ECONOMY

Low rates hinder power investment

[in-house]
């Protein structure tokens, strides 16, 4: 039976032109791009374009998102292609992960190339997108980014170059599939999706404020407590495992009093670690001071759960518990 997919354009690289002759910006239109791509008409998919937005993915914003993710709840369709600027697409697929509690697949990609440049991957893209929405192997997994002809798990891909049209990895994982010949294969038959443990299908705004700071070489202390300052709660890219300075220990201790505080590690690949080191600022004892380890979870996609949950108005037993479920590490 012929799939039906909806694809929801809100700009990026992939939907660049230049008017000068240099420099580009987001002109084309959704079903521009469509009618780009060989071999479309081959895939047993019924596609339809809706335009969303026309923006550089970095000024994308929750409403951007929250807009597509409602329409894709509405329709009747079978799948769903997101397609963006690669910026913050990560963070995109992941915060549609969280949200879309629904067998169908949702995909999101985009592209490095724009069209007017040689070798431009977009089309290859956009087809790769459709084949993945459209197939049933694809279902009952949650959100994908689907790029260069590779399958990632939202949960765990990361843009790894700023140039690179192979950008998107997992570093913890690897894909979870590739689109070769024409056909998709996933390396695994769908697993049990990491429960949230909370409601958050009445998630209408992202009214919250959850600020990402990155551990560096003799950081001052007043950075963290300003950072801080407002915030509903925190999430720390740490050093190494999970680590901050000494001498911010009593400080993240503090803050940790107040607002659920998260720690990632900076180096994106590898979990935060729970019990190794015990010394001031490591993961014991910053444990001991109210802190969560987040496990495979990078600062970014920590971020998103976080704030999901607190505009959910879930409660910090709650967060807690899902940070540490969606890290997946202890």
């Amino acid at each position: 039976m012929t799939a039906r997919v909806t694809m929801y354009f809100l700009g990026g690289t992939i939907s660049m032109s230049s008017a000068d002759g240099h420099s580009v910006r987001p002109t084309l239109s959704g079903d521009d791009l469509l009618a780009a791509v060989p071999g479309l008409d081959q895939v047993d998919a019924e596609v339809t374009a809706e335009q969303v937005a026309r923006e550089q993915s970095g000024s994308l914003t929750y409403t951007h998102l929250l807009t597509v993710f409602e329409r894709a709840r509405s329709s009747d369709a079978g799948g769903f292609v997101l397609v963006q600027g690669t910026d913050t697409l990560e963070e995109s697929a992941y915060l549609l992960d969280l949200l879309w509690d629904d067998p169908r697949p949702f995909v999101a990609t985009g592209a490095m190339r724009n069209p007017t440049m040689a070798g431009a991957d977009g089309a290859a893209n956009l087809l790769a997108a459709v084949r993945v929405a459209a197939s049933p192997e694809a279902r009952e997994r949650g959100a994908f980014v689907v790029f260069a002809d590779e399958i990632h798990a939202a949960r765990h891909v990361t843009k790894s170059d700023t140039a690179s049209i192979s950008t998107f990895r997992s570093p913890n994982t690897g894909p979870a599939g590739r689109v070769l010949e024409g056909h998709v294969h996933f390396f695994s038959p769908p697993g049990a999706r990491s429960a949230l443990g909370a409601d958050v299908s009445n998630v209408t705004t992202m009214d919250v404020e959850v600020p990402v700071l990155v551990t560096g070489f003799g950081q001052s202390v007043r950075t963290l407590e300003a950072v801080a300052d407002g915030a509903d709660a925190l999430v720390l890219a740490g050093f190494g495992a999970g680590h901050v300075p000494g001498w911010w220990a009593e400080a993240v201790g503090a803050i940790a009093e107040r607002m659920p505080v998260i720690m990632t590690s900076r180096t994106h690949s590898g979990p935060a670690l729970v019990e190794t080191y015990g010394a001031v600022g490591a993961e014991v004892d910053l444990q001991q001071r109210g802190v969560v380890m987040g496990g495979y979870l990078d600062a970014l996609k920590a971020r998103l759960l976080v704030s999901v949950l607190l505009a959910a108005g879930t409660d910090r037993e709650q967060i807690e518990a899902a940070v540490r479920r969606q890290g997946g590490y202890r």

The high growth rates in demand for electricity are expected to exhaust Greece’s productive capacity in power production in coming years, making the need for new investment urgent, the National Bank of Greece (NBG) says in an analysis in its latest bulletin. The study points out that the rise in electricity consumption in the last five years has significantly exceeded the growth rate of the country’s gross domestic product (GDP), the respective averages being 4.8 percent and 3.7 percent. Such rates make Greece one of the fastest growing electric power markets in the eurozone – which is not surprising given that per capita consumption of electricity is still among the lowest and therefore has still much room for growth. The significant increase in peak-time demand for power in recent years is mainly accounted for by the services sector and households, and is particularly evident during the summer months. Total demand is projected to keep rising at more than twice the average rate of the eurozone. This will require boosting installed capacity by 3,200 megawatts in order to ensure adequate supplies until 2010. Investment plans currently being implemented represent a total capacity of 1,200MW. A major factor hindering the attraction of new investment to a deregulated power market is the low electricity rates. These are about 35 percent lower for households than the average in the eurozone, while industrial rates are about the same. The relatively low level of electricity prices is mainly due to the fact that the Public Power Corporation (PPC), which still produces 97 percent of the country’s power, makes extensive use of lignite – a cheap raw material. The new prospective producers will mainly use natural gas, which is considerably more expensive. The NBG analysts calculate that even if the average annual increase in electricity rates exceeds the inflation rate by half a percentage point, the projected wholesale prices will remain significantly lower than the minimum which producers in the eurozone consider necessary for the viability of their investment.